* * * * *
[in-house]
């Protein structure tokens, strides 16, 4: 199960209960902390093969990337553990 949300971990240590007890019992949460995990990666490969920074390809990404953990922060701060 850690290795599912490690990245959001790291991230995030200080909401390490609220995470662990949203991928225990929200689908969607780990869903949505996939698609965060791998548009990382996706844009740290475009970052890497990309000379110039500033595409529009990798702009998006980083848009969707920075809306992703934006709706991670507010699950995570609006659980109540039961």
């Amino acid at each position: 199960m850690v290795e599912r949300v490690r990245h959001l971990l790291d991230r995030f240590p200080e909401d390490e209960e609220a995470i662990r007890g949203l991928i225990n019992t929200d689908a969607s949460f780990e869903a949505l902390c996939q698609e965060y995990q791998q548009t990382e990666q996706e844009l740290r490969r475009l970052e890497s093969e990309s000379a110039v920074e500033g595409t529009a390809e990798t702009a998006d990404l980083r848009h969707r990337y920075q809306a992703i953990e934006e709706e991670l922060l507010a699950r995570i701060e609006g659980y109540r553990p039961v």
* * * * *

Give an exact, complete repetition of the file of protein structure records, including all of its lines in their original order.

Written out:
[in-house]
């Protein structure tokens, strides 16, 4: 199960209960902390093969990337553990 949300971990240590007890019992949460995990990666490969920074390809990404953990922060701060 850690290795599912490690990245959001790291991230995030200080909401390490609220995470662990949203991928225990929200689908969607780990869903949505996939698609965060791998548009990382996706844009740290475009970052890497990309000379110039500033595409529009990798702009998006980083848009969707920075809306992703934006709706991670507010699950995570609006659980109540039961």
């Amino acid at each position: 199960m850690v290795e599912r949300v490690r990245h959001l971990l790291d991230r995030f240590p200080e909401d390490e209960e609220a995470i662990r007890g949203l991928i225990n019992t929200d689908a969607s949460f780990e869903a949505l902390c996939q698609e965060y995990q791998q548009t990382e990666q996706e844009l740290r490969r475009l970052e890497s093969e990309s000379a110039v920074e500033g595409t529009a390809e990798t702009a998006d990404l980083r848009h969707r990337y920075q809306a992703i953990e934006e709706e991670l922060l507010a699950r995570i701060e609006g659980y109540r553990p039961v």